Five poems by Shannon Cuthbert
Sleep descends over this house
And leaves a blush
Of bruised fruit and eyeshadow,
A rich hidden flavor
Haunting the mirrors, and
Tinting the dreams of those who remain.
This house is vast
And many-winged as a meaningless hotel
Whose numbers ascend
Like a flock of crows.
I wear silk socks
That make my hair stand on end as I pace
And tread the threadbare carpet
With its maps and rivers
Of unnamed stains
And I want to tell the stories
Of each unnumbered room
And to pocket the people within
To harvest in darkness
The spinning wheels that thread their minds
And turns air lavender,
A shade unmade in nature.
Bike riding, a small simple pleasure Like a cherry drop placed in the palm of a child. My bike has carved tracks In two continents conjoined, The sisters north and south. One white-haired with ice, cap of geese I smudge into smoke with my thumb. The other, gown embroidered into rivers, A pattern of vines and glass-eyed constrictors. From a bike there is poetry on each dusted road, You’ve seen it too, the way it transforms. All day under sun that poisons our blood We ride side by side, with hair and legs that blur Like lit candles held too close together.
She wore a pantsuit for her second wedding,
And her father who spoke only of the church
In the voice of a child
Did not deny her the music of a mountaintop
For this new marriage,
With its promise of cleansing, of rebirth,
Of looking down
From an ancient expanse
Upon the thing that makes you you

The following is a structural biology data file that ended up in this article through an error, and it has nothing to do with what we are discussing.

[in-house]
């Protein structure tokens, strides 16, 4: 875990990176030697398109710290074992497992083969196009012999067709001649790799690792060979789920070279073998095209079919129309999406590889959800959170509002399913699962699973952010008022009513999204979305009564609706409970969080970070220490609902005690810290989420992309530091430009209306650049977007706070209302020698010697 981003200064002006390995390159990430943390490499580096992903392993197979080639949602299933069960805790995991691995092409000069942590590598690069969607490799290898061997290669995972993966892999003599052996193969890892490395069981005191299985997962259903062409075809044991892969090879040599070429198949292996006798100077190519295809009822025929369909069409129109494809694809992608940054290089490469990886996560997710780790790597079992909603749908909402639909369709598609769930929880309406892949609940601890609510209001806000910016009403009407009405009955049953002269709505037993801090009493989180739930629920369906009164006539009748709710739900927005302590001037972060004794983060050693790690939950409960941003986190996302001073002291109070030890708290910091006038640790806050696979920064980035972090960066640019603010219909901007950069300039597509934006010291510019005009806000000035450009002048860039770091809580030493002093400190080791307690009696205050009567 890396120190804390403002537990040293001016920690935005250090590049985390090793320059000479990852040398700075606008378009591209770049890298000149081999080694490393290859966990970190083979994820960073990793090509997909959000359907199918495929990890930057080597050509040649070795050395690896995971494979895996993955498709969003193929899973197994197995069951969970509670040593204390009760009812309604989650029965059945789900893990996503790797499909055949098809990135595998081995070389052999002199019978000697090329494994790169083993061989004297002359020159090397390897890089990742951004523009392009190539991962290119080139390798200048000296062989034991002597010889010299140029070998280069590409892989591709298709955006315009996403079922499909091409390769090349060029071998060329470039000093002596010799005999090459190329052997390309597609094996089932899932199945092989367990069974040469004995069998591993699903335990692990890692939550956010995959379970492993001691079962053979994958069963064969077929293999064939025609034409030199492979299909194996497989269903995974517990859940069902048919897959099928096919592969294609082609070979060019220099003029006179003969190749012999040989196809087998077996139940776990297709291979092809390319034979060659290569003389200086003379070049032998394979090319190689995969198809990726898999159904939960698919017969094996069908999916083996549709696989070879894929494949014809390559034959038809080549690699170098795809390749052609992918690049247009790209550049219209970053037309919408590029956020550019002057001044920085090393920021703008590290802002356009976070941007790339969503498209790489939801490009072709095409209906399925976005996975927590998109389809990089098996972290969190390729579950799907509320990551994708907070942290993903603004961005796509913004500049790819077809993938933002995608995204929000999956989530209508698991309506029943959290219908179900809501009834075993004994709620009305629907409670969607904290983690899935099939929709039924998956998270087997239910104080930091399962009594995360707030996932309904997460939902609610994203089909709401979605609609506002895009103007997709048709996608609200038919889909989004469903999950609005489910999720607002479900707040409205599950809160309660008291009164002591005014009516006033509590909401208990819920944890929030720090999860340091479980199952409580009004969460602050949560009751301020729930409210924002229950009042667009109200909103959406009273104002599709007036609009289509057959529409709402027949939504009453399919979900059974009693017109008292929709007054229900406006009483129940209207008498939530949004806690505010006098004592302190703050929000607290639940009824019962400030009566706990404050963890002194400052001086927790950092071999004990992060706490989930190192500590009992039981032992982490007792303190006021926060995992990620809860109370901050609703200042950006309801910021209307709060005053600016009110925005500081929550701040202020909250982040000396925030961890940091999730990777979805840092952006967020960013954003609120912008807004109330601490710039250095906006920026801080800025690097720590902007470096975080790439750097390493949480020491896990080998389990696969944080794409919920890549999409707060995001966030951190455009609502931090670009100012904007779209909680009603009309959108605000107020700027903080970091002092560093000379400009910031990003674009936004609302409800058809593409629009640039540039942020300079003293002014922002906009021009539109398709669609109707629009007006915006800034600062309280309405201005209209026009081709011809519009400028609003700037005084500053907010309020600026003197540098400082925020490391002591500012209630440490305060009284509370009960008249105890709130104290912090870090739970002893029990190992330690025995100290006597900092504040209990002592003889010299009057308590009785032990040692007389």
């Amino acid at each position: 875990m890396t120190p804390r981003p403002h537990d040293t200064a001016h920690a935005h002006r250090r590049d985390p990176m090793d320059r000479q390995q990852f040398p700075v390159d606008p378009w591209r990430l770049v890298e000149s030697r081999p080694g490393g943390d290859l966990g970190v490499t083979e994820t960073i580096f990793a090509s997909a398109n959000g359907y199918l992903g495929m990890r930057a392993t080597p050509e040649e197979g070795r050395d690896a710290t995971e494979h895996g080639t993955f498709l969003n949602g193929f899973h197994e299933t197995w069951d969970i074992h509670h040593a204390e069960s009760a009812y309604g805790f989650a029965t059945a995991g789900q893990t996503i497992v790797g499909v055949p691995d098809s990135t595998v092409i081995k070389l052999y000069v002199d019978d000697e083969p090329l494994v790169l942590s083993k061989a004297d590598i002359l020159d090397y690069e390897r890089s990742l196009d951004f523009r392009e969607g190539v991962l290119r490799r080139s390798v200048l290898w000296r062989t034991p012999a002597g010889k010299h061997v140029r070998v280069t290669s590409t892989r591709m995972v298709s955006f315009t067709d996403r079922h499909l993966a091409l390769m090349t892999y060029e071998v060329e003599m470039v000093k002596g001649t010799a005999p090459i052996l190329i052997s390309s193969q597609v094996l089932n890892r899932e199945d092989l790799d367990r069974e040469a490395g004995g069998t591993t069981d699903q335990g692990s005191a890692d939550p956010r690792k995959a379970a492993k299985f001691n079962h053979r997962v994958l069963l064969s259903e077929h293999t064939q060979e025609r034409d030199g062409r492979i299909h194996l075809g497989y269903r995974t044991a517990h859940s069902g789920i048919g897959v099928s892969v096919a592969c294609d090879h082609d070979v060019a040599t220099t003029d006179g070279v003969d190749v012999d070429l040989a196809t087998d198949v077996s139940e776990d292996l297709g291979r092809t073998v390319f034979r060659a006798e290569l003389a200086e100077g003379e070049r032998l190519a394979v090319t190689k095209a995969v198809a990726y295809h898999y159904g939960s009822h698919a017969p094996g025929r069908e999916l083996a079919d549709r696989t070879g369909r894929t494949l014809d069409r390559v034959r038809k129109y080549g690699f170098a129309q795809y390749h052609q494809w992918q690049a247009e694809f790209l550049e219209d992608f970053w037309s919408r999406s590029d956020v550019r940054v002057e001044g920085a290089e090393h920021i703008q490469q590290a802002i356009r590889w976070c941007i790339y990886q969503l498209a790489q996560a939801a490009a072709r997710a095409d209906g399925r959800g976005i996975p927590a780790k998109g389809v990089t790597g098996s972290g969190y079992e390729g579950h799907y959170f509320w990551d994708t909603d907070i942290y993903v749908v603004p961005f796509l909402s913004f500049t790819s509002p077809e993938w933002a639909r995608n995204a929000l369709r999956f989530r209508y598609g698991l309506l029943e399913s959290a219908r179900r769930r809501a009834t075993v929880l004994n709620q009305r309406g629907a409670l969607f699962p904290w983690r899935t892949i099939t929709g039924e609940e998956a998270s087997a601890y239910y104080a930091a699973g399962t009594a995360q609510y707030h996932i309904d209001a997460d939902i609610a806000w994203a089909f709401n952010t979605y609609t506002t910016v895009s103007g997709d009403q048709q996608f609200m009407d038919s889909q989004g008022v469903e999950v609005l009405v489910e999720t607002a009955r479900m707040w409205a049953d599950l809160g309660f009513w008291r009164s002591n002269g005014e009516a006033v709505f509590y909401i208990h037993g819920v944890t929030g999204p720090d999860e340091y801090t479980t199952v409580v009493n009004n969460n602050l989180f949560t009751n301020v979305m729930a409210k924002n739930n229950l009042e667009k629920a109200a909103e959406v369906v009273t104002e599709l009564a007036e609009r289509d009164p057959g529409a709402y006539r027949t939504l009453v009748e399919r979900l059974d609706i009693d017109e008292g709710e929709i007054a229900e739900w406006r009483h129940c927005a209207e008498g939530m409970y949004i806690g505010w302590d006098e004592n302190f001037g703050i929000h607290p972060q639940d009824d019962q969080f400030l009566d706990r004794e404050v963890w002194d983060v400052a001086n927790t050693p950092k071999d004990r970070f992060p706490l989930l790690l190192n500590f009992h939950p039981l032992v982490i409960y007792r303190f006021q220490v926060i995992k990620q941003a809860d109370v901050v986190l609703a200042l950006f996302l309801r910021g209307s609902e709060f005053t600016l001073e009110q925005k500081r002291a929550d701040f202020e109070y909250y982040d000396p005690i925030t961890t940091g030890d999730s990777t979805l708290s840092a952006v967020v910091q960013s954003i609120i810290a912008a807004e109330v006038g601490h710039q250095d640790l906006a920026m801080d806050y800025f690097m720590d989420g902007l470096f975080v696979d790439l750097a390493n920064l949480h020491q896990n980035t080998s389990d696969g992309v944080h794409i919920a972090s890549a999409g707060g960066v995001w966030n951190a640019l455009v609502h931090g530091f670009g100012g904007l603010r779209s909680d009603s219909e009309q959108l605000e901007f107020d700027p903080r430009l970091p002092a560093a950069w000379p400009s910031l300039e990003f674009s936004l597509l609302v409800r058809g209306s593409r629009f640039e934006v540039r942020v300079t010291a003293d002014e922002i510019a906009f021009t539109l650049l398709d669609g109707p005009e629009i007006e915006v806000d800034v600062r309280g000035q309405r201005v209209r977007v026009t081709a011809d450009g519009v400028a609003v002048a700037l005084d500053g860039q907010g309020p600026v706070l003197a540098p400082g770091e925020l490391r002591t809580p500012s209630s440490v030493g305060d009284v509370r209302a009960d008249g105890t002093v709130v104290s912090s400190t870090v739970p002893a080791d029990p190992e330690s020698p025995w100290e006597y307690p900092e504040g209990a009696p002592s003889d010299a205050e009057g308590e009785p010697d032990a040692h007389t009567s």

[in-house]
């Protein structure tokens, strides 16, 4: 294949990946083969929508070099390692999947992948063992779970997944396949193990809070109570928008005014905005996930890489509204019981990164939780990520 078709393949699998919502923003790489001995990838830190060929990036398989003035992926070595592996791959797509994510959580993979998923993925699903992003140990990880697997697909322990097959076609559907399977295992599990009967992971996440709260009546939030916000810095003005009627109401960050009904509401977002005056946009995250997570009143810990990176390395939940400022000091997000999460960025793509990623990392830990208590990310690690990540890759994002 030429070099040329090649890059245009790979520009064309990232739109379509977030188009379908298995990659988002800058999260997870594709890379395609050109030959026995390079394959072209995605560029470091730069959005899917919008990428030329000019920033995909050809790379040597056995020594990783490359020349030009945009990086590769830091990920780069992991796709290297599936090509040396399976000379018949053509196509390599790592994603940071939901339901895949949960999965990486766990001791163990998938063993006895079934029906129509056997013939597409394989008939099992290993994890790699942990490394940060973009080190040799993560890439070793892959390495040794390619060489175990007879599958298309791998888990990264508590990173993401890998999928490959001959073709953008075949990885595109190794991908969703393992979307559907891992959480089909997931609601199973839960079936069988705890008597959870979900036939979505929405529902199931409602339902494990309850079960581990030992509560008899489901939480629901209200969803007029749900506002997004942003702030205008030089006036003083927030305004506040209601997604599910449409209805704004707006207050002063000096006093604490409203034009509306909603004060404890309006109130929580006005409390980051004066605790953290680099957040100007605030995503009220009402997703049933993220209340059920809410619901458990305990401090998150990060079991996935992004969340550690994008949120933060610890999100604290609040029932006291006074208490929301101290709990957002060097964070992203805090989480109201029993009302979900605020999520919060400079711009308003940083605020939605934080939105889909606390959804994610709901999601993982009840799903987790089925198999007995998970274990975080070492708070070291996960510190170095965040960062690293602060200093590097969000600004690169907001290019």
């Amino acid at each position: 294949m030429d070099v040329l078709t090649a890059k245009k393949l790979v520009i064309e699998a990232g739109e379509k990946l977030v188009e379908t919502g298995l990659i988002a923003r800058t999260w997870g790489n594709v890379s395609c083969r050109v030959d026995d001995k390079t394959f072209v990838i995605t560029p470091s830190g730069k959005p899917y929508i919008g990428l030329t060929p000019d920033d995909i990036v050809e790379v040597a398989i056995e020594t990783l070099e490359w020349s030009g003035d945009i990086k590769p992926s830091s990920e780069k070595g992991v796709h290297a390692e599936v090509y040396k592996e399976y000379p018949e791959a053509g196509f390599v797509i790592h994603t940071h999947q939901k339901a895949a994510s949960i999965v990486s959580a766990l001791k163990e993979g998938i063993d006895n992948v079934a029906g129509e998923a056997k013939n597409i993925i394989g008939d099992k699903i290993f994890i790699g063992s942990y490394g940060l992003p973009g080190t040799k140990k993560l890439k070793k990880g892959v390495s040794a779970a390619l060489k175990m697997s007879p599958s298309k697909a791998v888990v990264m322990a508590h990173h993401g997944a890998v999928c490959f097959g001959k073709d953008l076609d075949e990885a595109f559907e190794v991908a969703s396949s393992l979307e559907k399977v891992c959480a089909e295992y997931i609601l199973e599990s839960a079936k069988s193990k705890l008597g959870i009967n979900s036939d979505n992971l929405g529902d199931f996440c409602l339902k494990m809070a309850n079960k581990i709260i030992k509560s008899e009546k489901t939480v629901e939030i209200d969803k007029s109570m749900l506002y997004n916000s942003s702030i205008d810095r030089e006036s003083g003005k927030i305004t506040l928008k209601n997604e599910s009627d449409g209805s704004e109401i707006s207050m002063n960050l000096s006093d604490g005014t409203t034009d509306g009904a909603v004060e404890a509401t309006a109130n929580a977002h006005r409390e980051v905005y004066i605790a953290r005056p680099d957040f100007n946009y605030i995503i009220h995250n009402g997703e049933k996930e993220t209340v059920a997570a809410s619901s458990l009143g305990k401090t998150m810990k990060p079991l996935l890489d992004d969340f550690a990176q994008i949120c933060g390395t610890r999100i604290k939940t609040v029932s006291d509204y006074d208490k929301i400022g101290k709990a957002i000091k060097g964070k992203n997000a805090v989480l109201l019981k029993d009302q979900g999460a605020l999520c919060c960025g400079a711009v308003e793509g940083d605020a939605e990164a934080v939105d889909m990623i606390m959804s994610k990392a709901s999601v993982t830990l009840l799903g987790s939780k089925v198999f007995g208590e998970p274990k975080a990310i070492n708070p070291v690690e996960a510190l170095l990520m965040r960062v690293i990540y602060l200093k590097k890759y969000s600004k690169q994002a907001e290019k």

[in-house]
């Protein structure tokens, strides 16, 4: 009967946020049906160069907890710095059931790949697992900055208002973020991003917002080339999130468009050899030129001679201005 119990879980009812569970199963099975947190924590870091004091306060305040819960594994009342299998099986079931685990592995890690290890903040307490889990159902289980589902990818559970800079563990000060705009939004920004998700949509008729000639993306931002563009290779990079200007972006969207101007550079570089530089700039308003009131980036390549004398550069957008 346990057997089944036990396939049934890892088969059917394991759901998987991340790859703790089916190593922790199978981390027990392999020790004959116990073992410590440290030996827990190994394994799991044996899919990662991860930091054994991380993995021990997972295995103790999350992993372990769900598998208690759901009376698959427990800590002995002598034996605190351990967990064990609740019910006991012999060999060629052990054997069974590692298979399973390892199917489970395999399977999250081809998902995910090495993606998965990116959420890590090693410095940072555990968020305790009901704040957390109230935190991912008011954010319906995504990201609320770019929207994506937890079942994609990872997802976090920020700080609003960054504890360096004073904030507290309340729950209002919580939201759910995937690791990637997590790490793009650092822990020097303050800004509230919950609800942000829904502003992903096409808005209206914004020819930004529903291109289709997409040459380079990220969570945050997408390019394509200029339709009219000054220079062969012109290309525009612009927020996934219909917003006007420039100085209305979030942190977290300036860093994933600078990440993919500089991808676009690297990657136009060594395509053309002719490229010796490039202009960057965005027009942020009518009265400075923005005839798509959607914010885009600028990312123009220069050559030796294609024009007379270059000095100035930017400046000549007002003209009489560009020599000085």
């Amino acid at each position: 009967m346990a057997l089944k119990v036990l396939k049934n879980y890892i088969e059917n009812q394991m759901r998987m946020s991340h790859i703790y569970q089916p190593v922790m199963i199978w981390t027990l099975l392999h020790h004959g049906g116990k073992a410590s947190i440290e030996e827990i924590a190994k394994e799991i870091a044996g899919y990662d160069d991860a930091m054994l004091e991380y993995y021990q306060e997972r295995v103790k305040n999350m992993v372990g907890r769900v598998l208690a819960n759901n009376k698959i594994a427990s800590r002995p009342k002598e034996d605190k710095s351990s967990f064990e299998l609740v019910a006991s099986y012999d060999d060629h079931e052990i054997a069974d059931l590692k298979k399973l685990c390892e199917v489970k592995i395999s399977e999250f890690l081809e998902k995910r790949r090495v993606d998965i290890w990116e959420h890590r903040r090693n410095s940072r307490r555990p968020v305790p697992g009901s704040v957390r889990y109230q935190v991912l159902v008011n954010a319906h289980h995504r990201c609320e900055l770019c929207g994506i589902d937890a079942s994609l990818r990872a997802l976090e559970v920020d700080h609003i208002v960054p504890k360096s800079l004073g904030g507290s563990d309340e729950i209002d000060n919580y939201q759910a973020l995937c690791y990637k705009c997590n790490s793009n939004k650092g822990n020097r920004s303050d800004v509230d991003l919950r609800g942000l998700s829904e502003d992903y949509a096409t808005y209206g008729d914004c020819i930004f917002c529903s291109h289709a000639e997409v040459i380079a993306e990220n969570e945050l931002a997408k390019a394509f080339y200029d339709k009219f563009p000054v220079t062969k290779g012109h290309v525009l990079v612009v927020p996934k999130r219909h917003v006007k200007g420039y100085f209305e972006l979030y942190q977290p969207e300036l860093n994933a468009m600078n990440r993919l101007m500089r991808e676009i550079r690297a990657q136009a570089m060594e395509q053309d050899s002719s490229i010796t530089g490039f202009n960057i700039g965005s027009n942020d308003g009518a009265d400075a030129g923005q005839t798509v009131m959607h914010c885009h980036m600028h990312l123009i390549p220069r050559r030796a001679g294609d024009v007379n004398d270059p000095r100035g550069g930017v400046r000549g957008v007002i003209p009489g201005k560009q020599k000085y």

And descending then,
As the falcon advances down,
If nothing is instinct let it be this,
The bird on its ledge of the Brooklyn Bridge
Nothing more than the knife.
Holding a Crater in Her Hand
The day the sky fell
She was watering radishes
On a long lawn that was not her own.
First she heard the rabbits,
The rush of them,
Stirring from belowground,
Thumping hind legs like a growing storm.
Then they rose and swept past her
And the ground crawled.
She would be late for tea
And her gown stained
With the brush of their bodies.
After that she felt the fruit trees shudder.
She had watered each since birth,
Had stroked their names
Against her skin.
Now escorting each on its passage
To some otherside slippery and inaccessible.
She became a key that day,
Watching the sky
Open greedily to her, in great strips
Like bruises rendered in watercolor.
Alice is a summer
Old in her body, weaving trees.
She sees the space where her mind
Parts like a newborn mountain
Growing vines of the motorcycle man
Who bears her up highways
And down these dark valleys
Bleak with snow and salt
And the bodies of black-eyed badgers
Left to dry in a wind.
Alice can wait for years and years and still
Not be seen, the candles of her
Trail behind, she grasps the wheel
From him and rides
Far inside the safe sealed future
She will build of herself
Out of threads and twigs and
Shed silk skins.
Shannon Cuthbert is a writer and artist living in Brooklyn. Her poems have appeared in Bluepper, Collidescope, and Chronogram, among others. Her work is forthcoming in Ligeia Magazine, Green Silk Journal, The Oddville Press, and Schuylkill Valley Journal.